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Memorial Mile set for Monday

first_imgELLSWORTH — The James Russell Wiggins Down East Family YMCA will hold its annual Main Street Memorial Mile on Monday.The one-mile course will start at the Ellsworth Chamber of Commerce and wind down High Street and Main Street before ending at R.F. Jordan’s on Water Street.All proceeds will benefit the DEFY camp scholarship fund and the Beth C. Wright Cancer Resource Center.Registration begins at 7:30 a.m. at the Ellsworth Chamber of Commerce, and the race begins at 9. The cost is $10 per runner or walker. The first 75 who register will receive a T-shirt.This is placeholder textThis is placeholder textFind more information and a registration form online at defymca.org, or call 667-3086.last_img read more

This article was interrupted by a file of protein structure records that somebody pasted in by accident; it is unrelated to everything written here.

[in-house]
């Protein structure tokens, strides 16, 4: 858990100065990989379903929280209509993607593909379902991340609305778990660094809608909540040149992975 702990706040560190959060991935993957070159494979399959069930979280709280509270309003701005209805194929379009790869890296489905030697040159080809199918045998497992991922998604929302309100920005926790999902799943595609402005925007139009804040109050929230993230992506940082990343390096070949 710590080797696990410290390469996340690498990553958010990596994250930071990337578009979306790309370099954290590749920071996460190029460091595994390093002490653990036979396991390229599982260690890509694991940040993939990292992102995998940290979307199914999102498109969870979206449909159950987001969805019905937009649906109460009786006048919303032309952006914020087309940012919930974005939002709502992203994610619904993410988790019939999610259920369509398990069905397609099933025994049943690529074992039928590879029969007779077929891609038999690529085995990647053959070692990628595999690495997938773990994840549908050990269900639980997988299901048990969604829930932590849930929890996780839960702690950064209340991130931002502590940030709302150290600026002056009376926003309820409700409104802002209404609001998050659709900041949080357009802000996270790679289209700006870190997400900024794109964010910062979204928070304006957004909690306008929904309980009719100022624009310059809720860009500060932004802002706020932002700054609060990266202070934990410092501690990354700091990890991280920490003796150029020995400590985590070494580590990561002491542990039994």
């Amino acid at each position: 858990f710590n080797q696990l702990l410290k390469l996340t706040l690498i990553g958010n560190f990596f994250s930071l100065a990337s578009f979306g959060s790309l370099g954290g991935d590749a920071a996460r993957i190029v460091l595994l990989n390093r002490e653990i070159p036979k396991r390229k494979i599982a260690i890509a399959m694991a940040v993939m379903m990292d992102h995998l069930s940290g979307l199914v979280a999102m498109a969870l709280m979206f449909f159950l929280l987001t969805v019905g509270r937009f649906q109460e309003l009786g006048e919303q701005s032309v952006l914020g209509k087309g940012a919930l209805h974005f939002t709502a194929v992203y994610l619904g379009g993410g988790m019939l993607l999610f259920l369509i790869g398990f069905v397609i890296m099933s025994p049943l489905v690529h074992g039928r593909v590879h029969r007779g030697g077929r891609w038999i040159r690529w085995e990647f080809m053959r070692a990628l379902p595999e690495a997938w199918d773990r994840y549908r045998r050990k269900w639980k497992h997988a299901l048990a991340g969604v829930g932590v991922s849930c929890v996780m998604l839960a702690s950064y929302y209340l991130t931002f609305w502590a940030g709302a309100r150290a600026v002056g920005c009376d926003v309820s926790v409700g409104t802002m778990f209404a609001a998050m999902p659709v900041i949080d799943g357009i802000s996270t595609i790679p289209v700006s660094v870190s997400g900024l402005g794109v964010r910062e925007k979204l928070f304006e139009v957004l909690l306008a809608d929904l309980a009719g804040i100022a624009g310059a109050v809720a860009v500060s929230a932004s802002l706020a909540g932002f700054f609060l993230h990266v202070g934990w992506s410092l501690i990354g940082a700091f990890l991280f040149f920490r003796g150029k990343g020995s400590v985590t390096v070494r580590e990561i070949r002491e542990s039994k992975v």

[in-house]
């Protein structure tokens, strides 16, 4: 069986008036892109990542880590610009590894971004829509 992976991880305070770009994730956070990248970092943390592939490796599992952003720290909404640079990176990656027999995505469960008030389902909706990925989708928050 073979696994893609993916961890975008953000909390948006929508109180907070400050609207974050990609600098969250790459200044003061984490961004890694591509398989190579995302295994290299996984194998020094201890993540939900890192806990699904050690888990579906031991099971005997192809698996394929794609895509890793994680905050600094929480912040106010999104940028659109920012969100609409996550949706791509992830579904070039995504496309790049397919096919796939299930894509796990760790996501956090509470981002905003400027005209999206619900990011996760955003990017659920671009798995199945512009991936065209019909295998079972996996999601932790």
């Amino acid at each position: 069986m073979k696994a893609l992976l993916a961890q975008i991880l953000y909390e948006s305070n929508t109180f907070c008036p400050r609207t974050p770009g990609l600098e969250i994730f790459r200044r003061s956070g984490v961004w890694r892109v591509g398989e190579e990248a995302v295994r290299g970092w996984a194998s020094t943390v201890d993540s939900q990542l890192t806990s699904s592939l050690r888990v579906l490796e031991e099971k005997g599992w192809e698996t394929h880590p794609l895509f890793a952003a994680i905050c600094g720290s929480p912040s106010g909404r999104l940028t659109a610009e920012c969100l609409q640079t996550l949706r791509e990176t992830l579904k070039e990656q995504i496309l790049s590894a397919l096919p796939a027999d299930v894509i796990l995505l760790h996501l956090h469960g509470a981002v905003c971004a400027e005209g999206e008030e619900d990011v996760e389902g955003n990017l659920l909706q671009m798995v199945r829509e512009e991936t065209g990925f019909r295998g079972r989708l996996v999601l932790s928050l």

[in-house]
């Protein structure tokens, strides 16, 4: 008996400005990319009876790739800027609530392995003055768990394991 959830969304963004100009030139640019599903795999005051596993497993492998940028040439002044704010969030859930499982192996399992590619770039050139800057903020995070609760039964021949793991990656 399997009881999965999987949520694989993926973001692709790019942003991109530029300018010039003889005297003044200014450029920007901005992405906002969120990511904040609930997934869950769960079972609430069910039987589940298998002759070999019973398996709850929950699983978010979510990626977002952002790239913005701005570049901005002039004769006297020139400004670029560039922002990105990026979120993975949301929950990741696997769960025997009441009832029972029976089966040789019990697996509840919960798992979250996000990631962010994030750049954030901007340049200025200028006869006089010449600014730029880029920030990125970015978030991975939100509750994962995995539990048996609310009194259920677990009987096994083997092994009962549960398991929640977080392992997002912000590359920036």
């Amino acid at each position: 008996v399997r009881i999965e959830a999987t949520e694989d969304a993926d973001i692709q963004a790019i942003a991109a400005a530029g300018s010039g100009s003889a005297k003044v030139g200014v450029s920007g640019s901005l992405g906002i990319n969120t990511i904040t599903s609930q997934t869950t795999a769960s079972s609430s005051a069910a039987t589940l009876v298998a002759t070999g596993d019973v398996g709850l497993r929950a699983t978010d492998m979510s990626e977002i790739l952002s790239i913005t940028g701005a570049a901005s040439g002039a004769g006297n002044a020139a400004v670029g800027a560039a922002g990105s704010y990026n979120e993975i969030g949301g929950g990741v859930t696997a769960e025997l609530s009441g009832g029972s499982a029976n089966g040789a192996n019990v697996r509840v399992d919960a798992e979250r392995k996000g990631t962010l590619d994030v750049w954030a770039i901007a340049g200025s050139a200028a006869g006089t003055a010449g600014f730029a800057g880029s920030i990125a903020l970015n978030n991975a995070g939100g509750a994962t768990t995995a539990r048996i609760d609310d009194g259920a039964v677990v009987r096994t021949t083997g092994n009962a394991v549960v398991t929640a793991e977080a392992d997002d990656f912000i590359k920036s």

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Women’s World Cup 2019: Penalty punishment changed after outcry